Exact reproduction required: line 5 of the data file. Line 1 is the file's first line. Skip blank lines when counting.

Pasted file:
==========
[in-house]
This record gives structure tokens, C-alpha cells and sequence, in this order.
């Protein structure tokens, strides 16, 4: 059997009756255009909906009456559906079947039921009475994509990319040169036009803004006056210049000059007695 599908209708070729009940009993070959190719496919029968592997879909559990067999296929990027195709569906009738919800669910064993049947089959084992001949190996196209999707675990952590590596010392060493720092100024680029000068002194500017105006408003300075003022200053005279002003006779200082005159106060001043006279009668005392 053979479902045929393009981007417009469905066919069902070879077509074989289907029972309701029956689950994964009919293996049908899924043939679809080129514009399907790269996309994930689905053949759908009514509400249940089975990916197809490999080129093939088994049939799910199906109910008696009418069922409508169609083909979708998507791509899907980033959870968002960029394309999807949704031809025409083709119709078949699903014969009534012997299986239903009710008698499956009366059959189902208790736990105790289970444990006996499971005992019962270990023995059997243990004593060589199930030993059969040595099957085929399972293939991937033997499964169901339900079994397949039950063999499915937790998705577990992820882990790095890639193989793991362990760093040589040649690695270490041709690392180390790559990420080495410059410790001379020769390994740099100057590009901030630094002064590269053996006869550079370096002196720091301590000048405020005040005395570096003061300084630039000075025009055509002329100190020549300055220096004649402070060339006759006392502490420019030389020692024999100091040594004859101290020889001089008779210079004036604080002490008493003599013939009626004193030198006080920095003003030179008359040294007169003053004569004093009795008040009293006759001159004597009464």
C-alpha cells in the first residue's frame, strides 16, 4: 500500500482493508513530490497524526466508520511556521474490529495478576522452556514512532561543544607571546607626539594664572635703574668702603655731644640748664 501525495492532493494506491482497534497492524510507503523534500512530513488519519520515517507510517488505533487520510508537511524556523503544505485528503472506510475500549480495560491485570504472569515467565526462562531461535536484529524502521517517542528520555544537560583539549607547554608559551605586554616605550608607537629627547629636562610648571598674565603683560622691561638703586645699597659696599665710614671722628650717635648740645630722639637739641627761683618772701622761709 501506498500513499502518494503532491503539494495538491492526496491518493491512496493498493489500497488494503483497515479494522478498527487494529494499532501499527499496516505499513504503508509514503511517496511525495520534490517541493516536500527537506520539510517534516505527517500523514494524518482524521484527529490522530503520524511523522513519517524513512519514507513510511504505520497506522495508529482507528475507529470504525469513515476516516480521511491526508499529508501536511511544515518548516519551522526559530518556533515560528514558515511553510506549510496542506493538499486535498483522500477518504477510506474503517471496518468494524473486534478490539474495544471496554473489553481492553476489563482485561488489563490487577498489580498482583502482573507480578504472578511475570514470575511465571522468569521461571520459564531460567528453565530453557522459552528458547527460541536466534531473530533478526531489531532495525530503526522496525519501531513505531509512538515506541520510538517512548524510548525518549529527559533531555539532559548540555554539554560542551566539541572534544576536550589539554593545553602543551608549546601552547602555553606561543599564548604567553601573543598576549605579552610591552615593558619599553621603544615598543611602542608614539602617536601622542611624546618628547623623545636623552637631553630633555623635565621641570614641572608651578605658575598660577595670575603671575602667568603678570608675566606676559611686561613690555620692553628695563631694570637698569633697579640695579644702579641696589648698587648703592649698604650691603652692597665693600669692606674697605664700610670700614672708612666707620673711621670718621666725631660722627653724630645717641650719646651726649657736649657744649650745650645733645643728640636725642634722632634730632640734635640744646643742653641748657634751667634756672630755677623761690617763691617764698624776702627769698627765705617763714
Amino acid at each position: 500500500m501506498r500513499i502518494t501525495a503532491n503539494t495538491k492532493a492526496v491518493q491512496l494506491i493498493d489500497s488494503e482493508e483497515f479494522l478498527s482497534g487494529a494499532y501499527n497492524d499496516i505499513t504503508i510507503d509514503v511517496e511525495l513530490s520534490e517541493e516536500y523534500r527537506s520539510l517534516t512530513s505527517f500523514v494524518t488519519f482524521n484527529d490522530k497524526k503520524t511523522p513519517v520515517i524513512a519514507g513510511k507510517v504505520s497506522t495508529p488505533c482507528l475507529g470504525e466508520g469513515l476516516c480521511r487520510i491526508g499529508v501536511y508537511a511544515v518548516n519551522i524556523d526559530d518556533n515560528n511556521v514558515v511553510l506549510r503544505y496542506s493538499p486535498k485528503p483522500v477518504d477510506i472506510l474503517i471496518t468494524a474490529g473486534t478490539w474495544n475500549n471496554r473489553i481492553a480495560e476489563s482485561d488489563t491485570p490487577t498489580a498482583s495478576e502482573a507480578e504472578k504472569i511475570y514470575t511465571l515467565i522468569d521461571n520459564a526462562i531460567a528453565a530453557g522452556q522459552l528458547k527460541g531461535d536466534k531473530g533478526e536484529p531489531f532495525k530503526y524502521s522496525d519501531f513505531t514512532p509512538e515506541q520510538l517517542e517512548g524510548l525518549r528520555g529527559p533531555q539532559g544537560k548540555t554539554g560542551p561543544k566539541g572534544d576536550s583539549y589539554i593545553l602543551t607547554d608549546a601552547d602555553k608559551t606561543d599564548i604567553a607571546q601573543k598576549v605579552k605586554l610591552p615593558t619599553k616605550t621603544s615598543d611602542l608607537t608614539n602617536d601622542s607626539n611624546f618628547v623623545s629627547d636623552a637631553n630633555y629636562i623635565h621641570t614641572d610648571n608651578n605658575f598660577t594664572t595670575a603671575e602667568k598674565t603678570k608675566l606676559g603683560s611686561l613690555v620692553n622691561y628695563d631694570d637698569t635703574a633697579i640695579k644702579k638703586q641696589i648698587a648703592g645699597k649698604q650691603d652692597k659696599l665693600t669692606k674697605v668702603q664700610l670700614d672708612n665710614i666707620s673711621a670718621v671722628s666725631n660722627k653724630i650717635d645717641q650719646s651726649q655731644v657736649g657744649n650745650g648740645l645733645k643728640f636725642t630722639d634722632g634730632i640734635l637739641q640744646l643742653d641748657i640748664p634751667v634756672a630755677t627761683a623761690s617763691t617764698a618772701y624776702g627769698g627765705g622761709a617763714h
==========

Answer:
Amino acid at each position: 500500500m501506498r500513499i502518494t501525495a503532491n503539494t495538491k492532493a492526496v491518493q491512496l494506491i493498493d489500497s488494503e482493508e483497515f479494522l478498527s482497534g487494529a494499532y501499527n497492524d499496516i505499513t504503508i510507503d509514503v511517496e511525495l513530490s520534490e517541493e516536500y523534500r527537506s520539510l517534516t512530513s505527517f500523514v494524518t488519519f482524521n484527529d490522530k497524526k503520524t511523522p513519517v520515517i524513512a519514507g513510511k507510517v504505520s497506522t495508529p488505533c482507528l475507529g470504525e466508520g469513515l476516516c480521511r487520510i491526508g499529508v501536511y508537511a511544515v518548516n519551522i524556523d526559530d518556533n515560528n511556521v514558515v511553510l506549510r503544505y496542506s493538499p486535498k485528503p483522500v477518504d477510506i472506510l474503517i471496518t468494524a474490529g473486534t478490539w474495544n475500549n471496554r473489553i481492553a480495560e476489563s482485561d488489563t491485570p490487577t498489580a498482583s495478576e502482573a507480578e504472578k504472569i511475570y514470575t511465571l515467565i522468569d521461571n520459564a526462562i531460567a528453565a530453557g522452556q522459552l528458547k527460541g531461535d536466534k531473530g533478526e536484529p531489531f532495525k530503526y524502521s522496525d519501531f513505531t514512532p509512538e515506541q520510538l517517542e517512548g524510548l525518549r528520555g529527559p533531555q539532559g544537560k548540555t554539554g560542551p561543544k566539541g572534544d576536550s583539549y589539554i593545553l602543551t607547554d608549546a601552547d602555553k608559551t606561543d599564548i604567553a607571546q601573543k598576549v605579552k605586554l610591552p615593558t619599553k616605550t621603544s615598543d611602542l608607537t608614539n602617536d601622542s607626539n611624546f618628547v623623545s629627547d636623552a637631553n630633555y629636562i623635565h621641570t614641572d610648571n608651578n605658575f598660577t594664572t595670575a603671575e602667568k598674565t603678570k608675566l606676559g603683560s611686561l613690555v620692553n622691561y628695563d631694570d637698569t635703574a633697579i640695579k644702579k638703586q641696589i648698587a648703592g645699597k649698604q650691603d652692597k659696599l665693600t669692606k674697605v668702603q664700610l670700614d672708612n665710614i666707620s673711621a670718621v671722628s666725631n660722627k653724630i650717635d645717641q650719646s651726649q655731644v657736649g657744649n650745650g648740645l645733645k643728640f636725642t630722639d634722632g634730632i640734635l637739641q640744646l643742653d641748657i640748664p634751667v634756672a630755677t627761683a623761690s617763691t617764698a618772701y624776702g627769698g627765705g622761709a617763714h